Does Caffeine Help Performance?

By James Brown | In | on February 27, 2017

Caffeine is a proven exercise performance enhancer that not only can boost your strength in the gym, but can help burn fat as well. The scientific literature on caffeine is impressive and the following exerpt is from the Journal of International Society of Sports Nutrition:

The scientific literature associated with caffeine supplementation is extensive. It is evident that caffeine is indeed ergogenic to sport performance but is specific to condition of the athlete as well as intensity, duration, and mode of exercise. Therefore, after reviewing the available literature, the following conclusions can be drawn:

  • Caffeine is more powerful when consumed in an anhydrous state (capsule/tablet, powder), as compared to coffee.

  • The majority of research has utilized a protocol where caffeine is ingested 60 min prior to performance to ensure optimal absorption; however, it has also been shown that caffeine can enhance performance when consumed 15-30 min prior to exercise.

  • Caffeine is effective for enhancing various types of performance when consumed in low-to-moderate doses (~3-6 mg/kg); moreover, there is no further benefit when consumed at higher dosages (≥ 9 mg/kg).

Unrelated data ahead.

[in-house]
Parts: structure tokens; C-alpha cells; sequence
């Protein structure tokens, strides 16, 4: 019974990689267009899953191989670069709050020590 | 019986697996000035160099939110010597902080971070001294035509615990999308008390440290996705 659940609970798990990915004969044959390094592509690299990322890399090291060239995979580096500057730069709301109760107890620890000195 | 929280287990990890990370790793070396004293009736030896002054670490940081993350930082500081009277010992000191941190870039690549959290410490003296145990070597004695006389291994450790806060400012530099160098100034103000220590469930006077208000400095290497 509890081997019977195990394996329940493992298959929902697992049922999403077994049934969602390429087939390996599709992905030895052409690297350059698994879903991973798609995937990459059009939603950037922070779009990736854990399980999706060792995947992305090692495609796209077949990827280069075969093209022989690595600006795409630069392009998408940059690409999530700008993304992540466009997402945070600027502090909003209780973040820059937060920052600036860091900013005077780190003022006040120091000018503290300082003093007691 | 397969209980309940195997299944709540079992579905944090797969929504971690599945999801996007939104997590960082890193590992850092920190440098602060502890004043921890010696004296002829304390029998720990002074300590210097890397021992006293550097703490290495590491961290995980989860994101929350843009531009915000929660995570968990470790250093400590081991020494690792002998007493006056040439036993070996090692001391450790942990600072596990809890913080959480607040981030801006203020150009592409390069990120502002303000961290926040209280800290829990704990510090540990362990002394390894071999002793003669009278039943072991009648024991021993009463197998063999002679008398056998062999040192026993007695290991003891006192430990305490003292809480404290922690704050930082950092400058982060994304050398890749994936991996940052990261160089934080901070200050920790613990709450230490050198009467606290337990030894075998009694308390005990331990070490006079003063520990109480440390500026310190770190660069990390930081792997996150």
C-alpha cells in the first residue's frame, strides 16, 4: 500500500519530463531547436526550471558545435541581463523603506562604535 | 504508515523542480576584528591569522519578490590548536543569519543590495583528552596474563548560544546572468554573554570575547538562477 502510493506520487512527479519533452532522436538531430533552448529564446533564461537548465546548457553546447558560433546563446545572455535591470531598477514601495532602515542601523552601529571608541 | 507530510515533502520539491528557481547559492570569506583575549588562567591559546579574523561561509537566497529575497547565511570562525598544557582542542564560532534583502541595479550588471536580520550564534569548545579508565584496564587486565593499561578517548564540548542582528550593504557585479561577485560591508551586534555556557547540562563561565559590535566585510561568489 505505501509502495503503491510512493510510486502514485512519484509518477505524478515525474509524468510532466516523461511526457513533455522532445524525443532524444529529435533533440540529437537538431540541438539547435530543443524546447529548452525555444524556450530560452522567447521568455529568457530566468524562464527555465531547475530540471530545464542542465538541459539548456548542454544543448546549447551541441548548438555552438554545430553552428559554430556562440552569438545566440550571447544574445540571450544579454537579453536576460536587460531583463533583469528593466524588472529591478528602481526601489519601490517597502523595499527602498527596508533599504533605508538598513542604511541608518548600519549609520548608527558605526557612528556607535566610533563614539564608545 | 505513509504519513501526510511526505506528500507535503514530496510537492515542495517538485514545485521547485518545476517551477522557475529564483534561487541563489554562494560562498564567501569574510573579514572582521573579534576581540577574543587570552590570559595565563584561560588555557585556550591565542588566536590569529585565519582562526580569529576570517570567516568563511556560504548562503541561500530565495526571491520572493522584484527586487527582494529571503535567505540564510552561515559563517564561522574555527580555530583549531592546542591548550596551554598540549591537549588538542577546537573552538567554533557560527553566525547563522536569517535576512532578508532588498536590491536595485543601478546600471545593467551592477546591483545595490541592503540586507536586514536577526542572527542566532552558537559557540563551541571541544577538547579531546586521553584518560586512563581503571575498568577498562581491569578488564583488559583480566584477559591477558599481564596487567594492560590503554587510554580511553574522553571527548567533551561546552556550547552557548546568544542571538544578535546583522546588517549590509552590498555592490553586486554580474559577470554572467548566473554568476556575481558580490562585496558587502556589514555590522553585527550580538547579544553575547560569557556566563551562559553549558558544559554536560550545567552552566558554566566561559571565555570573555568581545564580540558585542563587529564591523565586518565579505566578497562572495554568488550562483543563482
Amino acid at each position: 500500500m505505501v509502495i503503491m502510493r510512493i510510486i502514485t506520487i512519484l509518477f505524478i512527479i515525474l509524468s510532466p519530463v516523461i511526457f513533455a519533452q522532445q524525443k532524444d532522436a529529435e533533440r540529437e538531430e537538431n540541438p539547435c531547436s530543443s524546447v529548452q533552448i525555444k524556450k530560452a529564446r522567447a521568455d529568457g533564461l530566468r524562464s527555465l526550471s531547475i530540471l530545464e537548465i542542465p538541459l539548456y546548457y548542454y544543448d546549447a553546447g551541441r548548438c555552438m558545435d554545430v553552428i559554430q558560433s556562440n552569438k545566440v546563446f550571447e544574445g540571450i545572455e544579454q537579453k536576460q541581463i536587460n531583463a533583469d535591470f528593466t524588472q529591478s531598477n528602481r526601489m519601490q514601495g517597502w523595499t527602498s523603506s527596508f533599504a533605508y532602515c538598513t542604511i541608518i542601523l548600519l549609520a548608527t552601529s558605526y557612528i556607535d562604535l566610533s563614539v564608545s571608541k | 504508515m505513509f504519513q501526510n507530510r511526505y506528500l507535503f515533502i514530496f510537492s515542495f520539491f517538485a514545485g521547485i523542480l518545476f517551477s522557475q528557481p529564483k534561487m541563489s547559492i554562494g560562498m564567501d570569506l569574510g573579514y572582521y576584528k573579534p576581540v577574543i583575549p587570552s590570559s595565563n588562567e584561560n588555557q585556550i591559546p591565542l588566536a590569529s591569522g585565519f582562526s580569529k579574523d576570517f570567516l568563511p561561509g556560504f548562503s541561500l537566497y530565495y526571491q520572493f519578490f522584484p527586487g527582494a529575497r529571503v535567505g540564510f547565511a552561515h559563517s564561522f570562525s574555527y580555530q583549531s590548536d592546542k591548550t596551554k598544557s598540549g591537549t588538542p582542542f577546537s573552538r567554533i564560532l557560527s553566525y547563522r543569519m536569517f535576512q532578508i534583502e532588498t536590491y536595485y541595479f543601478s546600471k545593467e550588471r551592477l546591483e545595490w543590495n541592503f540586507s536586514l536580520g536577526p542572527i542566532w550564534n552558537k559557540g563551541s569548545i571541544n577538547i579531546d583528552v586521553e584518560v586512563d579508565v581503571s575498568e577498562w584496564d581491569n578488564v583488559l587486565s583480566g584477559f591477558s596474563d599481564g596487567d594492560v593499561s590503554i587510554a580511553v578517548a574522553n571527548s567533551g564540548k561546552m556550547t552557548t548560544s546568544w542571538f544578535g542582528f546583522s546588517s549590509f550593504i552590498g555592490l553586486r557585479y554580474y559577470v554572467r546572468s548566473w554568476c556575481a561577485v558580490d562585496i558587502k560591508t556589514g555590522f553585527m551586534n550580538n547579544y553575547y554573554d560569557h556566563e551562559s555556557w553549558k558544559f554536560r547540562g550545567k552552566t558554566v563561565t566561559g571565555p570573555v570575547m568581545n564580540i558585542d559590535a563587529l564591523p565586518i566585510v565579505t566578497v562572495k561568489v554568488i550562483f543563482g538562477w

• During periods of sleep deprivation, caffeine can act to enhance alertness and vigilance, which has been shown to be an effective aid for special operations military personnel, as well as athletes during times of exhaustive exercise that requires sustained focus.

  • Caffeine is an effective ergogenic aid for sustained maximal endurance activity, and has also been shown to be very effective for enhancing time trial performance.

  • Recently, it has been demonstrated that caffeine can enhance, not inhibit, glycogen resynthesis during the recovery phase of exercise.

  • Caffeine is beneficial for high-intensity exercise of prolonged duration (including team sports such as soccer, field hockey, rowing, etc.), but the enhancement in performance is specific to conditioned athletes.

  • The literature is inconsistent when applied to strength and power activities or sports. It is not clear whether the discrepancies in results are due to differences in training protocols, training or fitness level of the subjects, etc. Nonetheless, more studies are needed to establish the effects of caffeine vis a vis strength-power sports.

  • Research pertaining exclusively to women is limited; however, recent studies have shown a benefit for conditioned strength-power female athletes and a moderate increase in performance for recreationally active women.

  • The scientific literature does not support caffeine-induced dieresis during exercise. In fact, several studies have failed to show any change in sweat rate, total water loss, or negative change in fluid balance that would adversely affect performance, even under conditions of heat stress.



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